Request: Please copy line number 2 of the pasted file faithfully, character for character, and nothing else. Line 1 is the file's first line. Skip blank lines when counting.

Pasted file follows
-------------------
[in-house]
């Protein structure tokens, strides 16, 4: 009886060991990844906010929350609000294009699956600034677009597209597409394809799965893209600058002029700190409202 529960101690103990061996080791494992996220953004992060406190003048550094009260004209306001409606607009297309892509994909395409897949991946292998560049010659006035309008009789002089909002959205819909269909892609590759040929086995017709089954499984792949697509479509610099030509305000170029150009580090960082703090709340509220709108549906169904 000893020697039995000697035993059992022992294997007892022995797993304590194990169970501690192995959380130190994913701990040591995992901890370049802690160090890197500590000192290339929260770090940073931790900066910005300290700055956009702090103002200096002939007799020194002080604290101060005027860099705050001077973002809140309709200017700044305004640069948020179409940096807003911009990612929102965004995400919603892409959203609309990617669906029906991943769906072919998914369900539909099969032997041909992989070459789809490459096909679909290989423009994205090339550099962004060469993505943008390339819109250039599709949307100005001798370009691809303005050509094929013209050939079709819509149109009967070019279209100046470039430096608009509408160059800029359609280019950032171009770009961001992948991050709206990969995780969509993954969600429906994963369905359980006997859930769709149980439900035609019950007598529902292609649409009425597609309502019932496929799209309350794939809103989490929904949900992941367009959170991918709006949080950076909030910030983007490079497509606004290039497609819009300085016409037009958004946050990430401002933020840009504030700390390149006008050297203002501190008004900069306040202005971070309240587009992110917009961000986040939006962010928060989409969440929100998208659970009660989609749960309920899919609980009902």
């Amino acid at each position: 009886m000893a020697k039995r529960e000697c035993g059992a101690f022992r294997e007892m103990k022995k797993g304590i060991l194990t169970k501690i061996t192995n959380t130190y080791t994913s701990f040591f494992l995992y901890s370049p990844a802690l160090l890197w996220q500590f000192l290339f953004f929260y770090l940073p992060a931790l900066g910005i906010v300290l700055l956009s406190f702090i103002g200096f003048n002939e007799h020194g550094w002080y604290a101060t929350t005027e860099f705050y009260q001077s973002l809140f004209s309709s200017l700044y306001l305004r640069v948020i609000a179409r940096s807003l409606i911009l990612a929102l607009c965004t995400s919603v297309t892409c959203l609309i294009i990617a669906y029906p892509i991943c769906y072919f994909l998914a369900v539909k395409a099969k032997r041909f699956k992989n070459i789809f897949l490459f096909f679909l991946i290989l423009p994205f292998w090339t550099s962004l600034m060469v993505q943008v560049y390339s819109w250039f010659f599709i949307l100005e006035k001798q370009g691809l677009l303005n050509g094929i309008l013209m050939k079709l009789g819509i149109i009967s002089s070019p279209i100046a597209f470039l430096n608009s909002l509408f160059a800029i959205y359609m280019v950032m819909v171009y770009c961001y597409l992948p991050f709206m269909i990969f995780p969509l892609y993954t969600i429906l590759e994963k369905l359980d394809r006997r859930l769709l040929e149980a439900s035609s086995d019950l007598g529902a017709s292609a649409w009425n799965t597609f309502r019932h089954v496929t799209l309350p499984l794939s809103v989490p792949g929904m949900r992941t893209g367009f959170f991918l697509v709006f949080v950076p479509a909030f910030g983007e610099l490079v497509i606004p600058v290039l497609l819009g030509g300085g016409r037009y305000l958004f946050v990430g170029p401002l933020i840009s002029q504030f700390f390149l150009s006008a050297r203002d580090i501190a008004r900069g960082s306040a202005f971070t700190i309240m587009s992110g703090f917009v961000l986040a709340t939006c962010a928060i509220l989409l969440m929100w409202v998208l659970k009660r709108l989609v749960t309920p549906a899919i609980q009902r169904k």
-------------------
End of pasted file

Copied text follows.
């Protein structure tokens, strides 16, 4: 009886060991990844906010929350609000294009699956600034677009597209597409394809799965893209600058002029700190409202 529960101690103990061996080791494992996220953004992060406190003048550094009260004209306001409606607009297309892509994909395409897949991946292998560049010659006035309008009789002089909002959205819909269909892609590759040929086995017709089954499984792949697509479509610099030509305000170029150009580090960082703090709340509220709108549906169904 000893020697039995000697035993059992022992294997007892022995797993304590194990169970501690192995959380130190994913701990040591995992901890370049802690160090890197500590000192290339929260770090940073931790900066910005300290700055956009702090103002200096002939007799020194002080604290101060005027860099705050001077973002809140309709200017700044305004640069948020179409940096807003911009990612929102965004995400919603892409959203609309990617669906029906991943769906072919998914369900539909099969032997041909992989070459789809490459096909679909290989423009994205090339550099962004060469993505943008390339819109250039599709949307100005001798370009691809303005050509094929013209050939079709819509149109009967070019279209100046470039430096608009509408160059800029359609280019950032171009770009961001992948991050709206990969995780969509993954969600429906994963369905359980006997859930769709149980439900035609019950007598529902292609649409009425597609309502019932496929799209309350794939809103989490929904949900992941367009959170991918709006949080950076909030910030983007490079497509606004290039497609819009300085016409037009958004946050990430401002933020840009504030700390390149006008050297203002501190008004900069306040202005971070309240587009992110917009961000986040939006962010928060989409969440929100998208659970009660989609749960309920899919609980009902």